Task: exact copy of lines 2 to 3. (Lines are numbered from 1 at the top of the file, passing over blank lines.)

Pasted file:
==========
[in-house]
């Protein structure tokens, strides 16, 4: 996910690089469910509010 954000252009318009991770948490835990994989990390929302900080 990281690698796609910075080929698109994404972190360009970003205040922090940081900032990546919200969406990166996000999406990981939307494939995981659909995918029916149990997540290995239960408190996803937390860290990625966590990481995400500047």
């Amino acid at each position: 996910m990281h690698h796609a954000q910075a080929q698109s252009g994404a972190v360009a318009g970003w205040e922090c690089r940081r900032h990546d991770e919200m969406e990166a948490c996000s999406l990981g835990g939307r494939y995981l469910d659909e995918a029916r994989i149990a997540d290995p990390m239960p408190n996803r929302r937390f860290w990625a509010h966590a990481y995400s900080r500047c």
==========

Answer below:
């Protein structure tokens, strides 16, 4: 996910690089469910509010 954000252009318009991770948490835990994989990390929302900080 990281690698796609910075080929698109994404972190360009970003205040922090940081900032990546919200969406990166996000999406990981939307494939995981659909995918029916149990997540290995239960408190996803937390860290990625966590990481995400500047």
């Amino acid at each position: 996910m990281h690698h796609a954000q910075a080929q698109s252009g994404a972190v360009a318009g970003w205040e922090c690089r940081r900032h990546d991770e919200m969406e990166a948490c996000s999406l990981g835990g939307r494939y995981l469910d659909e995918a029916r994989i149990a997540d290995p990390m239960p408190n996803r929302r937390f860290w990625a509010h966590a990481y995400s900080r500047c």